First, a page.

Just about every Saturday morning, unless it's rained a great deal in recent days, a mix of local and traveling volunteers will gather in the Puukolii Sugar Cane Train parking lot, which sits across the street from the Westin Kaanapali Ocean Resort Villas, and head up into Honokowai Valley to help remove invasive plants and possibly even replant some native species. And while spending four to five hours weeding may not sound like an appealing activity for some Maui visitors, Laird and Carol Vanetta, who travel to Hawaii twice a year from their home in Washington state, can't seem to get enough.
"It's just a magical experience for us," Laird Vanetta told me. "And being able to give back some to the Hawaiian people, who we feel have given us so much in all the years that we've been coming to Hawaii, is what really keeps us going back."
Volunteering in Honokowai offers some obvious highlights, including a rare, up-close look at one of Maui's most picturesque valleys along with a unique perspective on the Hawaiian culture in a setting steeped in ancient heritage. There's also a chance to learn about Hawaii's complex botanical history and the devastating effect introduced species have had on the Islands' often defenseless endemic plants, trees and even birds.
"It's so different from the normal tourist experience," said Carol Vanetta, who's been volunteering at Honokowai with her husband for more than six years. "You really get a feel for the importance of the culture and the tradition and the connection the Hawaiians have to the land and to each other."
Volunteers alongside a Honokowai stream. Photo Credit: Duane Sparkman
Visitors who volunteer in Honokowai are also likely to take home a far better understanding of Hawaii's spirit of aloha and the kindness so common among Maui residents.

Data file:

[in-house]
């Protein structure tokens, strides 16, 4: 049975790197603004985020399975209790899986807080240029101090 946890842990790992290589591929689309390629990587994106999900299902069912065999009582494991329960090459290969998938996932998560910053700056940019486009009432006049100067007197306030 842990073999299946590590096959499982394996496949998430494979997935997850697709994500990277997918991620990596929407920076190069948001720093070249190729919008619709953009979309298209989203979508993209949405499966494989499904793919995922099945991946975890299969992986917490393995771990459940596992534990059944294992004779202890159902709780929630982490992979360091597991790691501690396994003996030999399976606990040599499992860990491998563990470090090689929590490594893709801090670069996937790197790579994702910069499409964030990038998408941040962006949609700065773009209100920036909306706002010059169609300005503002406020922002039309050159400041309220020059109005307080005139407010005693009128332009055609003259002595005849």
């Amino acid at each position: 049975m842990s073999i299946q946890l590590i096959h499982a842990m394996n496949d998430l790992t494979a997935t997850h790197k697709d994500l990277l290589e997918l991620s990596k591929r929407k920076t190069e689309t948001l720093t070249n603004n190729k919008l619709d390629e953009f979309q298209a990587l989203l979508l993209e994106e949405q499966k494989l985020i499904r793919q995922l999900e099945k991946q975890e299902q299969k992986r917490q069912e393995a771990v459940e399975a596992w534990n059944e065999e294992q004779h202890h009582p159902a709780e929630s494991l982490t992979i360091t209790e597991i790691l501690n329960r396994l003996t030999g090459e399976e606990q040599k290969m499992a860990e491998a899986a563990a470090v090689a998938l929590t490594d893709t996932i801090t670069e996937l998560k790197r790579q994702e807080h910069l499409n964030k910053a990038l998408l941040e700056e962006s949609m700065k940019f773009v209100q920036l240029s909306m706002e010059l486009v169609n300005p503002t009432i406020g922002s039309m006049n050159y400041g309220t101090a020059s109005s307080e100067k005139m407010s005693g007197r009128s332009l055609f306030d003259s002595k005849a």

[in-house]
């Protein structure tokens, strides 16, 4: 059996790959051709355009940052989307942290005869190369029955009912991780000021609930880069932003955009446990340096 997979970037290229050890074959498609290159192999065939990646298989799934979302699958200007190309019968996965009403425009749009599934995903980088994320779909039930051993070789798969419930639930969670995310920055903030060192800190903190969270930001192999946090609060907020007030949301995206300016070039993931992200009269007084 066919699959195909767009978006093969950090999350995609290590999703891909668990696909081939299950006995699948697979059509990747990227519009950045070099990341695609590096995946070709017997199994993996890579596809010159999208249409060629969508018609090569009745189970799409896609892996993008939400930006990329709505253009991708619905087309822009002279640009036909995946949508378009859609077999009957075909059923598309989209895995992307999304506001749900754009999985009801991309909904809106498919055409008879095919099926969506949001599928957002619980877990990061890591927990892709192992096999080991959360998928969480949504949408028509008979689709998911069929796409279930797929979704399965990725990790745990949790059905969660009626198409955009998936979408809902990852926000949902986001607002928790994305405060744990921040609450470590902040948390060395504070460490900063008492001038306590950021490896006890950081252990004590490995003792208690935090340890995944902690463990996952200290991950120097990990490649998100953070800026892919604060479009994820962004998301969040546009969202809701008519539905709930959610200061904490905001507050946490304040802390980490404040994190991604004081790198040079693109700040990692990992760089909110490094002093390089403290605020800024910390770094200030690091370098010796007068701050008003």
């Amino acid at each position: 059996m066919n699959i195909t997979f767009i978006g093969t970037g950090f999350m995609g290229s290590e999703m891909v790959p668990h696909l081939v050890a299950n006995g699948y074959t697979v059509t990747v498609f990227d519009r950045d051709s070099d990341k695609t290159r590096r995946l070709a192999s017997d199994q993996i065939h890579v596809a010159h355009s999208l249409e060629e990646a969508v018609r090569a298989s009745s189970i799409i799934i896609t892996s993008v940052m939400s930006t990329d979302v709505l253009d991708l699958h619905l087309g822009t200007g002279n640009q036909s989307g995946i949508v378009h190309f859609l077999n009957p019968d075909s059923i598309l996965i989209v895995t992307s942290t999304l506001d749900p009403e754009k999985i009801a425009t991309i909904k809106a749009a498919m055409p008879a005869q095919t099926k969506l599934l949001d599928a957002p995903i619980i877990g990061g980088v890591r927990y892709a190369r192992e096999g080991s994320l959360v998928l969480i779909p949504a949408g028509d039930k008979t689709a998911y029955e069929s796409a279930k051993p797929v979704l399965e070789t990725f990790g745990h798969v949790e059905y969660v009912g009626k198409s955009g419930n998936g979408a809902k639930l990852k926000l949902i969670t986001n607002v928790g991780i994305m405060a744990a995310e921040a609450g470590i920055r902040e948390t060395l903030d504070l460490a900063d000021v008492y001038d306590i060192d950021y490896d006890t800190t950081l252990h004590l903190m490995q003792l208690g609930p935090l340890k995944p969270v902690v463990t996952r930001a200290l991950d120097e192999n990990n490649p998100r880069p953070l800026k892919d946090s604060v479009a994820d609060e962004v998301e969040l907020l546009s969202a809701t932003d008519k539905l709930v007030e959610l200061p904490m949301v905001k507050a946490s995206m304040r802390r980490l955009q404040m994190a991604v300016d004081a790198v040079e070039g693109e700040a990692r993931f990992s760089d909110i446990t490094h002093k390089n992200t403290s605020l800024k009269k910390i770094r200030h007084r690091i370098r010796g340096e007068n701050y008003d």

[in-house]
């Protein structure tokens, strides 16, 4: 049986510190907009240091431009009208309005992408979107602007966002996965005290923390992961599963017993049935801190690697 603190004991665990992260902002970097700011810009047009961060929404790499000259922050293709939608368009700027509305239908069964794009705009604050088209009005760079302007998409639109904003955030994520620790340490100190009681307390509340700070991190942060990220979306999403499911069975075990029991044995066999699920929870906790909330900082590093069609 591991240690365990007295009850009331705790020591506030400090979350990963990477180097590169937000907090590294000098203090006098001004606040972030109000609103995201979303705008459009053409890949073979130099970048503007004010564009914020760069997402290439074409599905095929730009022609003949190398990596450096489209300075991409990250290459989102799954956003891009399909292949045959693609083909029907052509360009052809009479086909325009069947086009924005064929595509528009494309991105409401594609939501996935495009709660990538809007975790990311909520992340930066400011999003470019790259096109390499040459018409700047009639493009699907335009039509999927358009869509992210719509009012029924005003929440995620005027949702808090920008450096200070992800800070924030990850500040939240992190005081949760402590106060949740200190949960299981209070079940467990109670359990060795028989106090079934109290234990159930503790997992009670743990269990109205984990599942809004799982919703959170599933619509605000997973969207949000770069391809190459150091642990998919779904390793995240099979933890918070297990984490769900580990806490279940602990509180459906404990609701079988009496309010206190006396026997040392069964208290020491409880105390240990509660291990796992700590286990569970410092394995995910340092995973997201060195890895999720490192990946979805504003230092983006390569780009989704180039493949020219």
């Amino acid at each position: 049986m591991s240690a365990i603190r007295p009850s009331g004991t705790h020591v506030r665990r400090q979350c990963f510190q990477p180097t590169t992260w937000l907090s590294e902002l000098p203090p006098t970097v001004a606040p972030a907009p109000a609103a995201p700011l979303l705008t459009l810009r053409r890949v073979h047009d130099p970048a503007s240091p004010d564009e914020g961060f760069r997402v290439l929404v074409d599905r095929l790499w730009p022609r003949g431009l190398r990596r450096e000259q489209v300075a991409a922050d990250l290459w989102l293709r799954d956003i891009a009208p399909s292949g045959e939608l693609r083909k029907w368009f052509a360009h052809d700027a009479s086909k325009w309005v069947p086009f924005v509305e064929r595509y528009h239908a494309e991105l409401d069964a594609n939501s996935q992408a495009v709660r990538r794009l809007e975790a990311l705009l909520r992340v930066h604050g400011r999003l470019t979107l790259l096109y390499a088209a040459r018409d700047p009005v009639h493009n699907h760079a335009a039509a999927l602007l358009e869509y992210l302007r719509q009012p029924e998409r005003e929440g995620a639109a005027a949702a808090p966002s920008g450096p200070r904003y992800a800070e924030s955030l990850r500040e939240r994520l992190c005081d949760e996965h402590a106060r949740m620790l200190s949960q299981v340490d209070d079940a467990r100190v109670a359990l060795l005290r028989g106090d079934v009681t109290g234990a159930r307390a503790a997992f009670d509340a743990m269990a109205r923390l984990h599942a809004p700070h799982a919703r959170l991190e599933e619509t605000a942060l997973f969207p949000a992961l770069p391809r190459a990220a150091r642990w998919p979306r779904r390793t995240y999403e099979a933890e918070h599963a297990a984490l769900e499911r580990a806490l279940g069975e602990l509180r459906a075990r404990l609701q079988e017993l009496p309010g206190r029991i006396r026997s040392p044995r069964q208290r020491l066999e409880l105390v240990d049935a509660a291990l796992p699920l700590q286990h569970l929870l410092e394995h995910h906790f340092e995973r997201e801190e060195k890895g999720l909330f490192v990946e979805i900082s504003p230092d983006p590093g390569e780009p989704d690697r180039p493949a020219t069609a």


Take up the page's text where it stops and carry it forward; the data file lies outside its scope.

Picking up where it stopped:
During my recent time in the valley, the chance to mingle with locals, while pulling out more invasive haole koa tree starts than I can remember, was just terrific, and one of Puanani's few rules is that lunchtime is spent together as a group, "talking story."
"It was a totally uncharted facet of what a Hawaii vacation experience can be about," said Jerry Zanko, a Minnesota resident who's been visiting Maui for more than 20 years with his wife, Carolyn.
"Puanani is a gem," Zanko said, adding that he and his wife have even been invited to the Lindsey's oceanfront home near Lahaina after a few different Saturday work sessions. "The generosity they've shown us, and that I've found to be a feature of the Hawaiian culture, is just amazing."
Ask Puanani Lindsey why she occasionally invites visitor volunteers to her home following a good day's work at Honokowai, and she'll tell you she's simply continuing a tradition her husband started years ago.
"We wanted to share the spirit of aloha with them," Puanani said. "And the whole idea behind that is no matter where you come from, you take the spirit back. You take the spirit of aloha back to where you come from and you share it with others."
For more about volunteering in Honokowai Valley, visit www.mauiculturallands.org.